"Opportunities like this give me an opportunity to show that I belong here hopefully, and hopefully we'll have a great 500."


All three of McDowell's Daytona 500 attempts have come in cars owned by Parsons. He made the big show in 2010 but missed it last year.

"It's amazing -- I've been here once before and made the race, I've been on the outside looking in, too," McDowell said. "Just know this is extremely special, not just for me and my family, but for my whole team, Phil Parsons Racing -- a small team -- six guys back at the shop that worked hard in the offseason to give us a fast car.

"I don't feel like it's my ability. I feel extremely blessed. I want to thank God first and foremost. It's hard to be one of 43 in this sport. It's been a tough road for me for sure. Opportunities like this give me an opportunity to show that I belong here hopefully, and hopefully we'll have a great 500."

In the first Duel, Terry Labonte pulled off after 12 laps and makes the Daytona 500 via a past champion's provisional spot. Owner/driver David Stremme pulled off but he was locked-in via his qualifying speed.

DNQs from the first race included Waltrip and Mike Wallace, who said his car burned a spark plug wire and had to retire.

In the second Duel, Blaney ran as high as fourth in his Tommy Baldwin Racing Chevrolet and was in the top 10 for most of his race, before finishing 12th. Blaney's team was noteworthy because Baldwin and Stewart-Haas Racing made a preseason deal to transfer the top-35 points Blaney earned in 2011 to give Patrick a guaranteed Daytona 500 start.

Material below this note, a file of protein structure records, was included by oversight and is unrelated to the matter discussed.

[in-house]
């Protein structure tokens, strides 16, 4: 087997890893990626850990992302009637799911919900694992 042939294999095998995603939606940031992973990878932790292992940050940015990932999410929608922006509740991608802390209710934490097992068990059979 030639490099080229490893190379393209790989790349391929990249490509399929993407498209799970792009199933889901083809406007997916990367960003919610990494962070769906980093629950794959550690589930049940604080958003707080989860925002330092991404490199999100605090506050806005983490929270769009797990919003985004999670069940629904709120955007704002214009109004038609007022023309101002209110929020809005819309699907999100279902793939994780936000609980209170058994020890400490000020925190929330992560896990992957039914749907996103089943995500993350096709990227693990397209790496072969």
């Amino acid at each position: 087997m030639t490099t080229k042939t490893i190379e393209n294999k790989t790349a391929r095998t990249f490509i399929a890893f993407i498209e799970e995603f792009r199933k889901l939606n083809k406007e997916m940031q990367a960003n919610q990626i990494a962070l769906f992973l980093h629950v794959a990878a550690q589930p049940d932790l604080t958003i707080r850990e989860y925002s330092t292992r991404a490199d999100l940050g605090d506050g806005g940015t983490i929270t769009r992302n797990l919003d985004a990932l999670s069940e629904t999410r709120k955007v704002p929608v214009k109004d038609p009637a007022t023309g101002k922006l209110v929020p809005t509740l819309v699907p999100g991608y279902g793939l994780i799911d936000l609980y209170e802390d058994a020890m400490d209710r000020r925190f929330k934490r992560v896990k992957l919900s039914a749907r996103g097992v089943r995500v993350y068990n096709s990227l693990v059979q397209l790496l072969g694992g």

"We got too good a team, too good a race car to miss it -- but you never know what might happen," Blaney said. "I was confident we could get in. We've had strong runs here lately in the restrictor plate cars. Baldwin's group always brings good ones."

For the past two years Nemechek was able to time his way into the Daytona 500. The owner/driver who also operates a full-time Nationwide Series team knows what making this race means.

"It definitely is a big deal, making this race," Nemechek said. "There's so much that goes into trying to make it in the Daytona 500, and all the teams down here -- I know from being the driver and the owner, how much it costs to come down here.

"I mean, it's just incredible. If you don't make this race, you never recover from it. It just has you behind all year."

In the second Duel, Tony Raines parked his Front Row Motorsports car early but he was locked-in via his qualifying speed.

DNQs included J.J. Yeley, whose debuting Robinson-Blakeney Racing team broke its engine, Robert Richardson Jr., who made last year's 500, Nemechek's teammate Bill Elliott and Kenny Wallace, who ran in a qualified position early but had to pit to fix a fuel-flow issue.